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Man pleads guilty in fatal crash that followed cop pursuit

Justin Daly appears in Nassau County court to

Justin Daly appears in Nassau County court to take a plea on Tuesday, Oct. 11, 2016 in connection with a fatal accident that killed Anna Deng in July, 2015. Photo Credit: Howard Schnapp

A Hicksville man is expected to serve eight months in jail and probation after pleading guilty Tuesday in connection with a deadly crash that followed a pursuit by undercover officers who the victim’s family contends may have violated Nassau police procedure.

Justin Daley, 29, pleaded guilty to manslaughter, reckless endangerment and reckless driving for his role in the July 20, 2015, crash in East Meadow that killed Ming “Anna” Deng, 58.

Prosecutors have said Deng’s car was stopped at a red light when Daley, who was fleeing from police at high speed after they saw him by a motel with an alleged prostitute, struck the victim’s vehicle with his car and pushed it into a pole.

But Daley’s attorney, Brian Griffin, said Tuesday that his client, who served two combat tours in Iraq as a U.S. Marine, “did not know that these were police officers” who were pursuing him in an unmarked van. Court records show Daley asked police after the crash if they were cops, and also remarked: “They were chasing me without lights.”

Acting state Supreme Court Justice Patricia Harrington said she decided Daley’s punishment after repeated discussions with the prosecution and defense and a review of records. Prosecutors had recommended a prison term of 4 to 12 years.

Daley, who had faced up to 5 to 15 years in prison, also will have to serve 5 years of probation and do 500 hours of community service after jail. While taking his plea, Harrington referenced Daley’s contention that he didn’t know he was fleeing from the police. But she also said his conduct had led to someone’s death.

In an August ruling, the judge wrote, police didn’t initially have their emergency lights on when they began following Daley, but activated them when they drove across a median after he changed his direction. Then after a “crazy U-turn” by Daley, police activated their van’s siren, but couldn’t catch up to the defendant before he crashed, the ruling said.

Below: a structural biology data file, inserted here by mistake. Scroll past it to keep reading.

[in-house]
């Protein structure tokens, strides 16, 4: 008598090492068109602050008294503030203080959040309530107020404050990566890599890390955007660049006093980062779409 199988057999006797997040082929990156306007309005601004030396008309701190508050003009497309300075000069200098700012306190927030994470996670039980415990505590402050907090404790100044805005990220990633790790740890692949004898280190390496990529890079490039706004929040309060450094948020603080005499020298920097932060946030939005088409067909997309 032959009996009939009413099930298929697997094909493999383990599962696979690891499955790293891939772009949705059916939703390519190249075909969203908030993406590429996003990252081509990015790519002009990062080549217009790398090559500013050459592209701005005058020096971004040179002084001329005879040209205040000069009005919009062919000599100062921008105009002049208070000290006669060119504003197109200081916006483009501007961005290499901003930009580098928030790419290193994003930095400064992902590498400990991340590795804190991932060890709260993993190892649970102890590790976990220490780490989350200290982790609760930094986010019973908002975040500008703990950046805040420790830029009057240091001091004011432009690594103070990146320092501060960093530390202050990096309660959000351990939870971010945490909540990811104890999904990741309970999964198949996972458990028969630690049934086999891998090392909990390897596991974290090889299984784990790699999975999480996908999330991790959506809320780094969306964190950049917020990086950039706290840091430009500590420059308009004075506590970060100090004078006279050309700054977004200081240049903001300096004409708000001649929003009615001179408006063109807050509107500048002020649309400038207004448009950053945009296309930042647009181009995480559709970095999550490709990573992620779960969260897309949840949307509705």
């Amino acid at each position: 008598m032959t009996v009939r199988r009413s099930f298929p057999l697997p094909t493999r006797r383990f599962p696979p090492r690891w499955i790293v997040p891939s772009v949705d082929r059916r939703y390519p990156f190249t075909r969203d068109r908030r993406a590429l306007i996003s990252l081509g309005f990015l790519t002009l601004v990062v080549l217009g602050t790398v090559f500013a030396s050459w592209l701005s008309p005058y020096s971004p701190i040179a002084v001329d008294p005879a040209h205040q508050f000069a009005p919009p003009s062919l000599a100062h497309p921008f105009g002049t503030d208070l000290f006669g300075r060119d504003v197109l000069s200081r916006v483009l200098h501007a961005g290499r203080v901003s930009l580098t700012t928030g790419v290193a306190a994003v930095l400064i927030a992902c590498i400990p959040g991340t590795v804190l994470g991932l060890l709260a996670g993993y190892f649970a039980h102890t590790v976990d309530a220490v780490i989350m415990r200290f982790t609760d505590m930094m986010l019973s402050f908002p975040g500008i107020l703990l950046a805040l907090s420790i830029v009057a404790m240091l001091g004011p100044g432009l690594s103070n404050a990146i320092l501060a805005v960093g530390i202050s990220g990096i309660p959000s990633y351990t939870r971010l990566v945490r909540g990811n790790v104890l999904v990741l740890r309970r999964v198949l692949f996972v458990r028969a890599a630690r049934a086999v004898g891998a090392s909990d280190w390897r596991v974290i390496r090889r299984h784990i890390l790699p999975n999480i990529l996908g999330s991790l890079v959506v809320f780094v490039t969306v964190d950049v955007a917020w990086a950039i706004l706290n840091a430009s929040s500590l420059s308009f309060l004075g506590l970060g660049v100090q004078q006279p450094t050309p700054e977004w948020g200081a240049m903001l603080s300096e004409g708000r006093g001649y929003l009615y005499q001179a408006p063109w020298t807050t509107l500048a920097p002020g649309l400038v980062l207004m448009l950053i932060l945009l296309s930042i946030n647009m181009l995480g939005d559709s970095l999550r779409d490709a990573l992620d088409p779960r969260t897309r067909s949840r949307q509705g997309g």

“The judge by her sentence has clearly taken into account both the unfortunate fact that members of the Nassau County Police Department failed to follow police pursuit protocols, as well as Mr. Daley’s significant military service to this country,” said Griffin, who added that area surveillance cameras captured only some of the encounter.

Court files showed part of the records in the Daley case included that two of the three undercover police officers, Carl Arena and Peter Ellison, were part of a 2014 Uniondale case that prosecutors dropped after the officers arrested a man on charges including resisting arrest and a video surfaced that didn’t show the man resisting them.

Deng’s daughter, Tiffany Yun, 30, of Queens, said Tuesday her mother – a hospital radiologist – had been an “intelligent, hardworking woman,” who was a physician in China before coming to the United States in 1992 for a better life.

“I want to know if the undercover cops followed a hundred percent of Nassau County’s protocol. I don’t have the answers to that,” she said after court.

The victim’s family has sued Daley and the county, and their attorney, Joshua Pollack, said police may have been chasing Daley “in a fashion that’s not appropriate.”

A county spokesman referred questions to the police department, but officials there didn’t immediately issue a comment.

Police union president James Carver said the officers involved “acted properly,” and the focus “should really be on the person that was fleeing … he was the one to blame for the death of the victim, no one else.”

Nassau District Attorney Madeline Singas called the case “particularly tragic,” adding: “Our view of the case, the entire case, taking all circumstances into consideration was that this defendant should have received a sentence of 4 to 12.”

Singas didn’t comment Tuesday on the specifics of the police pursuit, or on the records of the involved officers.

But she added that she hoped the police department would “review the circumstances of how it is that officers pull over people suspected of crimes, and when they engage in chases and when they don’t.”


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